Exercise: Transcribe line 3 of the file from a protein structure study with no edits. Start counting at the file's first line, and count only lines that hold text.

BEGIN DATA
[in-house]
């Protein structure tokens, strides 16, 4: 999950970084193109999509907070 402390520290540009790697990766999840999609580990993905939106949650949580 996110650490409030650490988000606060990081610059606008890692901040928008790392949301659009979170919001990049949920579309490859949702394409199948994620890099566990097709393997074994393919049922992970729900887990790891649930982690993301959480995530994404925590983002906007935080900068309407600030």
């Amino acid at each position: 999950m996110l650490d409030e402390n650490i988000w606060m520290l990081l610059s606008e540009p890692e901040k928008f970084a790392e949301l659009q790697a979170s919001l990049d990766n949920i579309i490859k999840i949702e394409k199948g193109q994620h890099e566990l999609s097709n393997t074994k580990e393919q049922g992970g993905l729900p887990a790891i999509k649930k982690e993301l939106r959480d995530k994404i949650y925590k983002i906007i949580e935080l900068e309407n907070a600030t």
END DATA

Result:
């Amino acid at each position: 999950m996110l650490d409030e402390n650490i988000w606060m520290l990081l610059s606008e540009p890692e901040k928008f970084a790392e949301l659009q790697a979170s919001l990049d990766n949920i579309i490859k999840i949702e394409k199948g193109q994620h890099e566990l999609s097709n393997t074994k580990e393919q049922g992970g993905l729900p887990a790891i999509k649930k982690e993301l939106r959480d995530k994404i949650y925590k983002i906007i949580e935080l900068e309407n907070a600030t």